Analytics vendors are finding themselves with lots more money lately.
Source: Flickr user aresauburn
The action in the data warehouse/analytic database space has been hot and heavy over the past couple weeks, with new funding, acquisitions and partnerships announced seemingly every day. I don’t think it will slow down any time soon. In fact, I predict a few more big acquisitions coming down the pike.
But before we look at those predictions, a recap is in order. Here’s what happened just since Sept. 15:
- IBM bought Netezza for $1.7 billion.
- Cloudera partnered first with Teradata, then with EMC Greenplum.
- NetApp and ParAccel announced a partnership.
- Aster Data Systems announced another $30 million in funding.
- Oracle rolled out its latest and greatest Exadata system.
Add to this EMC’s purchase of Greenplum during July and SAP’s purchase of Sybase in May, and you see a market in perpetual motion. The question, it seems, isn’t whether another data warehousing or analytic database vendor will get snatched up, but rather, who will be bought next and when.
From my perspective, remaining acquisition targets are Aster Data, ParAccel, Teradata and Vertica. However, they might have precious little say in who comes courting. It’s a little easier to predict who might be going shopping:
Dell needs to do something to prove it can offer value beyond servers, management and mid-tier storage. With Netezza off the table, Teradata seems like a strong candidate for acquisition. However, Aster Data’s latest funding round included an undisclosed strategic investor, which could be Dell. Dell already provides the foundation for Aster Data’s MapReduce Data Warehouse Appliance; Aster’s massively parallel flagship software is an ideal fit with Dell’s red-hot hyperscale division.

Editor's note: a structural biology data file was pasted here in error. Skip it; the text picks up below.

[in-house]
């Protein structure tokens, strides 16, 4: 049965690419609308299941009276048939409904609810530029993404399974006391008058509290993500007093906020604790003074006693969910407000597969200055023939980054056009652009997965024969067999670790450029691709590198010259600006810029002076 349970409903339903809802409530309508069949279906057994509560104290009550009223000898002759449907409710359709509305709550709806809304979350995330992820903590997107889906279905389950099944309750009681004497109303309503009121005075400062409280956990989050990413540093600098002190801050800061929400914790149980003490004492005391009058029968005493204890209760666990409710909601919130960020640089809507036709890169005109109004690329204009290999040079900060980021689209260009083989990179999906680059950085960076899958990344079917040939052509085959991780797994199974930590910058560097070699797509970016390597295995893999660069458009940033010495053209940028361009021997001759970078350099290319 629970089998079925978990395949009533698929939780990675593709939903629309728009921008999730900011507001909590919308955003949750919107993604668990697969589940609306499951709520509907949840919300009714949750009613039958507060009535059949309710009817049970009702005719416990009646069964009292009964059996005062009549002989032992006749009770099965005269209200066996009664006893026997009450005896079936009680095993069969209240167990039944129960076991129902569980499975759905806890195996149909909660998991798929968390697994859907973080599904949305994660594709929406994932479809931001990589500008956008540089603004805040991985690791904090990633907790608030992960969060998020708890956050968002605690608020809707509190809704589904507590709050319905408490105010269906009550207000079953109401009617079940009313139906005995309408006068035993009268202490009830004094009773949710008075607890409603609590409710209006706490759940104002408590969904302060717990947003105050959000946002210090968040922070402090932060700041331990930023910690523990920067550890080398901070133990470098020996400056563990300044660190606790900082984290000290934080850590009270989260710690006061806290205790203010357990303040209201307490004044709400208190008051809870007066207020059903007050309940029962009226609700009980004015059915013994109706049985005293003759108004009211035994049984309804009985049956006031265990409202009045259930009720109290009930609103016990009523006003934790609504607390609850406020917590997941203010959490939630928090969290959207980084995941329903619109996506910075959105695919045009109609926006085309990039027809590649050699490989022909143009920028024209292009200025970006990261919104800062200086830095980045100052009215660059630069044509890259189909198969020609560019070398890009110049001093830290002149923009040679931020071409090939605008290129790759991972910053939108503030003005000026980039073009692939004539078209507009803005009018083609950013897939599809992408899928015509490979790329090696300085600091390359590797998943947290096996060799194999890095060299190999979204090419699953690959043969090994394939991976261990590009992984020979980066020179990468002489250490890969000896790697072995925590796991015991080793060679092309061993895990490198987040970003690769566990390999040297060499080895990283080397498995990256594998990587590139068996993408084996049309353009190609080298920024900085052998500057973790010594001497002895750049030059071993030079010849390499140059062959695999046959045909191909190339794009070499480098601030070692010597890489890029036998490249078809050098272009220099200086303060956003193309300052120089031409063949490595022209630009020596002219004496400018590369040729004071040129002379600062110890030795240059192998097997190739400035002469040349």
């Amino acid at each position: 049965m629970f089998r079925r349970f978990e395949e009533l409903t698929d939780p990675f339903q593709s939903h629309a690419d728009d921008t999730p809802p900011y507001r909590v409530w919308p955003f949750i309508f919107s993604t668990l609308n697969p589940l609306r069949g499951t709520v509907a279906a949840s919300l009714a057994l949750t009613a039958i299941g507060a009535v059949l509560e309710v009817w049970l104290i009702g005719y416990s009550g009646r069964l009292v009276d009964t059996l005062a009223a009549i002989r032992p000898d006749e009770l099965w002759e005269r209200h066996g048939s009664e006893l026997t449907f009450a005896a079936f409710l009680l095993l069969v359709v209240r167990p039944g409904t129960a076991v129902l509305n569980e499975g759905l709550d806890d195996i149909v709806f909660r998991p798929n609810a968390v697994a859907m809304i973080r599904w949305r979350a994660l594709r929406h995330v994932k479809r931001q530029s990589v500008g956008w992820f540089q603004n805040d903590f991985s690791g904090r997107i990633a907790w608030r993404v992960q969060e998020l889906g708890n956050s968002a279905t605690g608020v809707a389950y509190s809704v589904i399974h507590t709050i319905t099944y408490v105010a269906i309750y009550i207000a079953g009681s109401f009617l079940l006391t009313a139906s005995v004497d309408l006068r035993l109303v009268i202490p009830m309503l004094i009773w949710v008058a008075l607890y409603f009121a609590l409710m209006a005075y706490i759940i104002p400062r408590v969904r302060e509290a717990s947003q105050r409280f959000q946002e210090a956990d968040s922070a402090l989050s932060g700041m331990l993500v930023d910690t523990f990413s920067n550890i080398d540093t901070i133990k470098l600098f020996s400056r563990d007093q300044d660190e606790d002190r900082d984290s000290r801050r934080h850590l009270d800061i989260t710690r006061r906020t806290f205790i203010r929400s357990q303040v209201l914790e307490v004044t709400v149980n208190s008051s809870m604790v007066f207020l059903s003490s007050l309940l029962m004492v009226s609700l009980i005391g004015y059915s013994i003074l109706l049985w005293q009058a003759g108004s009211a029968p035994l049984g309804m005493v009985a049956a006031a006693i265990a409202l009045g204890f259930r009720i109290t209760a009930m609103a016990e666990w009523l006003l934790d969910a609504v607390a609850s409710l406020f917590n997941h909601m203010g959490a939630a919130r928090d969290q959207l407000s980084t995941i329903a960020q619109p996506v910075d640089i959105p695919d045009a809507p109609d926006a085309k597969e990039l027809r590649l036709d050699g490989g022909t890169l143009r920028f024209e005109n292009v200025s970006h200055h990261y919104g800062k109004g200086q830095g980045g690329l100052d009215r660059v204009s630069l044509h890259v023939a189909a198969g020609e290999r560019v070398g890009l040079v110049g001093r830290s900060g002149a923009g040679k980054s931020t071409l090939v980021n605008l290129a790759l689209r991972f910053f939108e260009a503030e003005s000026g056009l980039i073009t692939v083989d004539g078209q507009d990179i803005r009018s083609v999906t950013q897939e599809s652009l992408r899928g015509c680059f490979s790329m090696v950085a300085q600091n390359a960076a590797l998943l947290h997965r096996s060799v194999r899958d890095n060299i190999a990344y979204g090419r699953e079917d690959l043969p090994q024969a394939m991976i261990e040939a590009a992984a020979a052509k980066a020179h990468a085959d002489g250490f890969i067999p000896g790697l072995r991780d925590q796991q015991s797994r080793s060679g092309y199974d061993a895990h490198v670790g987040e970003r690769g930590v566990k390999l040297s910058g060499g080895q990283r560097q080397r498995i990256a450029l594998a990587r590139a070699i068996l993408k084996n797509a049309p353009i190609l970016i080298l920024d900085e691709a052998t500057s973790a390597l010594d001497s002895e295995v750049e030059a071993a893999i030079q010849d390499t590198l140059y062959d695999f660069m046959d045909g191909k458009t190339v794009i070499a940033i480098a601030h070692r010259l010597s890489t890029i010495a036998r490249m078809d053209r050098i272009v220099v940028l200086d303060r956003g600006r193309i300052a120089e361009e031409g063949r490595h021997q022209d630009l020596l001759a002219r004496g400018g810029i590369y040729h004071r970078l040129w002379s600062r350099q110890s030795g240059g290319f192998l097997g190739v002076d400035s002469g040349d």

HP is competing with Oracle and IBM to offer customers everything they need — from servers to storage to software. It wouldn’t be surprising to see HP snatch up any remaining targets. Database software is a glaring hole in HP’s lineup, and it doesn’t want to rely on an increasingly unfriendly Oracle for too much longer. It’s noteworthy, however, that Teradata’s appliance line-up offers a nice apples-to-apples comparison against Oracle’s Exadata and IBM’s new Netezza products.
Acquisition-happy Oracle has its databases covered, but a scale-out company like Aster Data could complement its current scale-up analytics strategy. After all, it bought data-grid vendor Tangosol when it became clear that e-commerce companies were choosing the technology over Oracle for their OLTP needs.
This is a long-shot given Cisco’s relatively limited data center strategy, but bear with my reasoning. Cisco’s move into servers helped spark the race toward converged infrastructure, but it’s not the only game in town. If customers really do want integrated stacks, HP, IBM and Oracle already can one-up Cisco on the software side. A data warehouse component would help Cisco compete in a key area, and it could have a compelling story to tell around moving data between and among data centers and the cloud.
I don’t really see Microsoft making a move, but its presence in the database market means I can’t rule out the possibility. As Redmond focuses its attention on Windows Azure and the rest of its cloud services, it might — and probably should — be content with confining its data-warehousing business to SQL Server Parallel Data Warehouse.
Of course, data warehousing is just a fraction of the burgeoning Big Data market, albeit the most-proven segment in terms of customer adoption and knowledge. Hadoop is gaining popularity for storing and analyzing unstructured data. It’s increasingly integrated with existing data warehousing and BI tools, so commercial Hadoop startups could get hot. I think partner-friendly Cloudera will be the first to get bought, but Datameer could be a target because of its spreadsheet-based, Hadoop-powered analytics solution.
The bottom line is that data is piling up; customers want manage it and derive as much insight as possible from it. Vendors like IBM and Oracle have known this for years; now the rest of the IT space is catching on. If you’re into watching markets evolve and making predictions as to who’ll end up where, this is a great space to follow.
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